Furthermore, in the preferred embodiment of the present invention each VRAM 25 bank has its own page-hit logic within frame buffer controller 23. Thus each separate VRAM 25 memory bank is operated independently of the other VRAM 25 memory banks. Having separate page-hit logic for the separate VRAM banks improves the performance of scrolling or moving operations which typically consist of a sequence of read and write cycles from different parts of frame buffer memory. In a non-interleaved memory structure these types of operations would cause continual page misses because consecutive reads and writes would be from different pages. However, with a 4-way row-interleaved memory structure, a scrolling or moving operation performs reads and writes within separate VRAM banks on an average of 75% of the time (3 out of 4). And, because each VRAM bank has its own page-hit logic, in-page hits would occur on an average of 75% of the time (3 out of 4), resulting in significantly improved average performance for these frame buffer memory access bandwidth bound operations. Note that the larger the number of separate display memory banks the greater the odds of sustaining in-page hits and avoiding in-page misses because of the greater odds of not impacting a given display line of display means 21 and hence page of VRAM 25 (although the benefit of larger numbers of separate display memory banks is offset, at some point, by greater addressing requirements).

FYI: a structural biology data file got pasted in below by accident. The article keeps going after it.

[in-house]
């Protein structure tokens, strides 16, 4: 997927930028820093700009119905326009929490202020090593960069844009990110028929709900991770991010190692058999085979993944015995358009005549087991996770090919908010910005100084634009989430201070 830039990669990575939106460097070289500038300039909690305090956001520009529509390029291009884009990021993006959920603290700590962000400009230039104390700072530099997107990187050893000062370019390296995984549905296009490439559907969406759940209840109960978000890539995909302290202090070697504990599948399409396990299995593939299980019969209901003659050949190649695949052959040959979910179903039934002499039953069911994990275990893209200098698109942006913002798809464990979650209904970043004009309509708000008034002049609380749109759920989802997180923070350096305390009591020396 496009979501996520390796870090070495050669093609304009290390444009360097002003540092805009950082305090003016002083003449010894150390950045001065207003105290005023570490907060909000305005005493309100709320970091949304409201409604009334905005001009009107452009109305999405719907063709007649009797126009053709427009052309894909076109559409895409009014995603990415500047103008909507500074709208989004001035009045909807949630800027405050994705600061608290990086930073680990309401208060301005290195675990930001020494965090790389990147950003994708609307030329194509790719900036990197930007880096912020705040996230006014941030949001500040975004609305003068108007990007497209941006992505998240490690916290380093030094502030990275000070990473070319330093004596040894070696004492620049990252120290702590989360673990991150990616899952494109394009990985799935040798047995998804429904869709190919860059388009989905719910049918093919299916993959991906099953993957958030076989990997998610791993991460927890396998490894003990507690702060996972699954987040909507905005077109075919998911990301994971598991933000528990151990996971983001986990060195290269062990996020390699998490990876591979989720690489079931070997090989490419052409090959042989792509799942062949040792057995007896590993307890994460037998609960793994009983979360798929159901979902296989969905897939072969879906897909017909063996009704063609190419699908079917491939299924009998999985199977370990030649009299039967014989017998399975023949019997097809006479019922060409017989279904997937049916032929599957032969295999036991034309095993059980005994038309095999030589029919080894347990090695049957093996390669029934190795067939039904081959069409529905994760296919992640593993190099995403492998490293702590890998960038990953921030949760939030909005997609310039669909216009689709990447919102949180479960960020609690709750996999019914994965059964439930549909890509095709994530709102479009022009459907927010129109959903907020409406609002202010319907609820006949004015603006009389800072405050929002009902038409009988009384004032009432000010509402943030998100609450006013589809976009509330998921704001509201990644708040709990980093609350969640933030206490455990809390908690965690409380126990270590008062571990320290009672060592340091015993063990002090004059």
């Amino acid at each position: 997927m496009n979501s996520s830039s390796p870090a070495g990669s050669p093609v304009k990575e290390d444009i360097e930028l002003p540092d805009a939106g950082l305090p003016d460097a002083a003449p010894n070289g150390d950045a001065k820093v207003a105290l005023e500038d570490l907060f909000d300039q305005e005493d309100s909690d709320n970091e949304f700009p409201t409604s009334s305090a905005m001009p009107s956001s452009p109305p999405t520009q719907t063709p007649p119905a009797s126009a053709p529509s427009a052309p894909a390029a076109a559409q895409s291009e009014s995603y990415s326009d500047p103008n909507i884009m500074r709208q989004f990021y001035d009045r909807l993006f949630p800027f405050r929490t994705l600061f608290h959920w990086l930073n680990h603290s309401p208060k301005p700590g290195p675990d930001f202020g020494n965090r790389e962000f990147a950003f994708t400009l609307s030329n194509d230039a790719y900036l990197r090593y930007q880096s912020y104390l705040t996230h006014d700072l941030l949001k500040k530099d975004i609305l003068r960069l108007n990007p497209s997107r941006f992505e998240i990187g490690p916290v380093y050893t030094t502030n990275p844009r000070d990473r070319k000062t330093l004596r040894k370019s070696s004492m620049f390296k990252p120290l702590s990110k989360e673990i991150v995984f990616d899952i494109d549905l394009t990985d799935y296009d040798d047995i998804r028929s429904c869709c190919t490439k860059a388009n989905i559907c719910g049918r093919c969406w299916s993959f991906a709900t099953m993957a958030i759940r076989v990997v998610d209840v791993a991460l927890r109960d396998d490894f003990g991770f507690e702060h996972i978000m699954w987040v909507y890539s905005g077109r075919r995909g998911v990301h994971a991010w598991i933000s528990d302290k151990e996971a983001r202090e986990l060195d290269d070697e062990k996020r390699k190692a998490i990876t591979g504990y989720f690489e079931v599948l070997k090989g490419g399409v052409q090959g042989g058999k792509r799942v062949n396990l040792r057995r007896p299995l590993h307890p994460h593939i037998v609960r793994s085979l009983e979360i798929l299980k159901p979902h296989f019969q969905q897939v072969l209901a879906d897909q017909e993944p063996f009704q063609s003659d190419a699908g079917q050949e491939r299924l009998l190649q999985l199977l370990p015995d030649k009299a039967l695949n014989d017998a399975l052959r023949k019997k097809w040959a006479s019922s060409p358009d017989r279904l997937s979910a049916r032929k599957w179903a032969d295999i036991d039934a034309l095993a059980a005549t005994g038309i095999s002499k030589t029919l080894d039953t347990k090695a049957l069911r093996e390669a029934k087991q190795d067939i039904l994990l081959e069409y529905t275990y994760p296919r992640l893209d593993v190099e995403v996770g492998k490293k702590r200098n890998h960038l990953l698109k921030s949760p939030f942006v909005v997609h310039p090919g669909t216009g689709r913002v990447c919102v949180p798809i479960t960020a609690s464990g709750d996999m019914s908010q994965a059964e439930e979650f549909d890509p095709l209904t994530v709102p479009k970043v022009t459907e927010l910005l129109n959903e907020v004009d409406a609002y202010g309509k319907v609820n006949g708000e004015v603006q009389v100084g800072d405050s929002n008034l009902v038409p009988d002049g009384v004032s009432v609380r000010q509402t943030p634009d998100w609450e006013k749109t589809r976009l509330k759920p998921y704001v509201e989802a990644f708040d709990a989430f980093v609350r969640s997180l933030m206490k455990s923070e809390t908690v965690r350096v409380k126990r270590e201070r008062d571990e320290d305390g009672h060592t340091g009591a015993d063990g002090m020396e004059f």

The following table indicates the number of clock cycles used by a sample 25 Megahertz (MHz) processor to read data from or write data to VRAM.
______________________________________Operation Type Single Read Single Write______________________________________isolated transaction 8 7(RAS not precharged;2 clock cycle penalty)isolated transaction 6 5(RAS precharged)in-page miss 8 7(2 clock cycle penalty)in-page hit 4 3______________________________________